The Identity And Qualia Of Music

11 August, 2019
Strong musical items have strong qualia, which correspond to strongly perceived identities. This can be explained, if we assume that music used to be a form of language where the units of meaning were whole melodies.

Hypothesis: The Qualia and Identities of Musical Items

The whole being more important than the parts: Faces

Faces are one thing where we are very consciously aware of the identity of the face's owner, and where we are much less consciously aware of all the details of the face that contribute to our perception of that identity.

The contrast between our conscious awareness of the whole, and that of the parts, shows itself when we attempt to draw a face. I can try and draw a face of someone I know, but the drawing won't look anything like the person I'm trying to draw. This will be because I've drawn the details wrong. But looking at the details, I have no idea which ones are wrong, or how to fix them.

However, faces are slightly different to music in this regard. A musical item has a strong identity, if and only if it is a strong piece of music. Only some musical items have strong identities. Whereas with faces, we need to reliably identify every face of every person that we regularly encounter, and there is no option for a face to have a "weak" identity.

The Purpose of Musical Identity

Music is something that we don't even know what it is, apart from our subjective experience of it.

There appears to be no a priori reason why musical items need to have strong identities.

Music has no obvious function. It's hard to explain why it should exist at all, and it's harder to explain why the identity of musical items should matter at all.

However, maybe the function of music is to supply identity.

In other words, musical items have identities, because the purpose of musical items is to have identities. Music is a kind of "identity-as-a-service".

For this explanation to make any sense at all, we have to assume that there is something else to which those identities can be attached, that is, musical items are to be used as labels.

What Music Used to Be vs What it is now

The idea of music supplying identities, to be attached to something, seems promising. But it doesn't really go anywhere, once we consider how much music is ever used as a "labelling" service in our daily lives. Some items of music serve as obvious labels, such as "Happy Birthday", and "Here Comes The Bride". But only a very small number of musical items are ever used in this fashion. (Also, even those two examples are very ceremonial, in the sense that they don't really provide any new information, because we already know, before we hear them, that we are at a birthday party, or a wedding.)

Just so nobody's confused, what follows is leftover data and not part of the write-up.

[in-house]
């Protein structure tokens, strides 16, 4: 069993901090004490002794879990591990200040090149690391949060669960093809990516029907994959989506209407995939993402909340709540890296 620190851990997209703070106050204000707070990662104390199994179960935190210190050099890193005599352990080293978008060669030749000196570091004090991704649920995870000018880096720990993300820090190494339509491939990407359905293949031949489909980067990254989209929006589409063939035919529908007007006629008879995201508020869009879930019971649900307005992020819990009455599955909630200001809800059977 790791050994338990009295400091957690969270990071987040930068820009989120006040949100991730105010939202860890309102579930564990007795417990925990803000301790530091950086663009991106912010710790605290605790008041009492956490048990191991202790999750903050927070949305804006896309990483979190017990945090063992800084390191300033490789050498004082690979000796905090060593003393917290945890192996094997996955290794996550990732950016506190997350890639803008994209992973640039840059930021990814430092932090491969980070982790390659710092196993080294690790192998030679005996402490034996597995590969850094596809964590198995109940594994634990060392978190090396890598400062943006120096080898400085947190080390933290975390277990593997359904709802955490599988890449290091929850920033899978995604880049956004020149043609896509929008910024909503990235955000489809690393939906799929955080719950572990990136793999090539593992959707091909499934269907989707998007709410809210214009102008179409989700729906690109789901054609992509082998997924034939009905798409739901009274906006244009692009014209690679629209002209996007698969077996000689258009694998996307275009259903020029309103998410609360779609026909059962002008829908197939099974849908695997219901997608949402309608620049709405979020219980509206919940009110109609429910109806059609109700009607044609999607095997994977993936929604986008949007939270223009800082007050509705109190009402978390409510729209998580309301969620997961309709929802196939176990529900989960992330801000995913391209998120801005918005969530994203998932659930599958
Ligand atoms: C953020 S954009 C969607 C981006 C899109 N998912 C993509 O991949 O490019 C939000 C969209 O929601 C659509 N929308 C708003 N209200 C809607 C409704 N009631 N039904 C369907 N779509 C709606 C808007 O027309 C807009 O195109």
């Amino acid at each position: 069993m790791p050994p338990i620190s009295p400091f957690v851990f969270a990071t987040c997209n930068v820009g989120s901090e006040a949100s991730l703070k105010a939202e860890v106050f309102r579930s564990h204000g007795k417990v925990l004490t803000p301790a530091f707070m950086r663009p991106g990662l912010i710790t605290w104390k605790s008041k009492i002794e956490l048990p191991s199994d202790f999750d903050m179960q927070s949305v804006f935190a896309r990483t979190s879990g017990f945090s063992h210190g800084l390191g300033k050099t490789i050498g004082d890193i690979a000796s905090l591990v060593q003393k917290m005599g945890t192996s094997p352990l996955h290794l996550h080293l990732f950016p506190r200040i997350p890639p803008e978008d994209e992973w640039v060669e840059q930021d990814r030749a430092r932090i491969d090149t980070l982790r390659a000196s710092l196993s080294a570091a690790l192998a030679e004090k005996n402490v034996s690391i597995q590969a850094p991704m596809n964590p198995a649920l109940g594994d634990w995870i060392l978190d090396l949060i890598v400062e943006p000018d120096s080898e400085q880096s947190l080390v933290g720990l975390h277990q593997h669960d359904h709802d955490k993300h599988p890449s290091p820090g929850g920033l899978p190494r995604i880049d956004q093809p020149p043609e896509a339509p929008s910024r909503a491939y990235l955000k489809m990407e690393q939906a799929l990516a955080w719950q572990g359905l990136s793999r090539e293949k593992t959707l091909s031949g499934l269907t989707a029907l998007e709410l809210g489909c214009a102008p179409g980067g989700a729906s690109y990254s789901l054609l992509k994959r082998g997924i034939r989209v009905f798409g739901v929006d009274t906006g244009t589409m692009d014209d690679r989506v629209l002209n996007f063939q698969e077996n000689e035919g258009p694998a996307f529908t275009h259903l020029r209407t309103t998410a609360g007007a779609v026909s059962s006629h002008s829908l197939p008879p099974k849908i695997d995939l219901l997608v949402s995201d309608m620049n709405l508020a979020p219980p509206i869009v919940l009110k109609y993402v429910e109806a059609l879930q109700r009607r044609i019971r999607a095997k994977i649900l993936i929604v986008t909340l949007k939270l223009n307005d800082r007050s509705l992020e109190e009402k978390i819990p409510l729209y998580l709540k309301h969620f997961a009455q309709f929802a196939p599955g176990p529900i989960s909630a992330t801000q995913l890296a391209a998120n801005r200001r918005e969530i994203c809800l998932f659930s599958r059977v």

To make the hypothesis of "identity-as-a-service" work, we need to further suppose that music used to be something different from what it is now.

In other words:

Within this scenario, some currently observed features might be features that were part of the original function of music.

In particular, we could assume that musical items have strong identities, because the original function of music required musical items to have strong identities.

To say that musical items provide strong identities is the same thing as saying that musical items can be used as labels, or symbols, where those symbols can be assigned specific meanings.

In other words, music was a form of language.

As soon as we consider this possibility, we can compare this hypothetical music-based language with modern spoken language.

And we can immediately understand why music-based language was replaced by something better – it was replaced by modern spoken language, because, for various reasons, modern spoken language is vastly superior to what the music-based language would have been.

In fact there are two main reasons why modern spoken language would be vastly superior to such a hypothetical music-based language:

  1. The unit of meaning in the music-based language was the melody. The unit of meaning in spoken language is the word (or sometimes just the part of a word). Words are much shorter than melodies.
  2. Words can be freely combined, according to syntactical rules, to construct more complex meanings from the corresponding units of meaning. Whereas, with music, there does not exist any general means to compose items into larger items. In particular, perceiving one strong tune occupies all of the brain areas dedicated to perceiving music. If one tune is performed, and a second tune is then performed, the perception of the identity of the second tune only occurs after all brain state relating to the perception of the first tune has been completely replaced by state relating to the perception of the second tune. So the brain has little opportunity to process both identities and combine them into some more complex meaning. Whereas, with words, there is no difficulty at all in hearing one word, and then hearing another word, and still having the first word in the listener's short-term memory.

Although a hypothetical music-based language would have been vastly inferior to modern word-based spoken language, it would still have been superior to a communication system containing a genetically pre-determined finite set of symbols attached to a corresponding genetically pre-determined finite set of meanings.

Thus we can potentially divide the history of human and pre-human communication systems into:

  1. Language consisting of a fixed finite set of symbols with pre-determined meanings.
  2. Music-based language, where the symbols are tunes, and where new tunes can be created and assigned new meanings.
  3. Word-based language, where the symbols are words, and new words can be invented and assigned new meanings, and where syntax-based composition can be used to combine the meanings of words into the more complex meanings of phrases and sentences.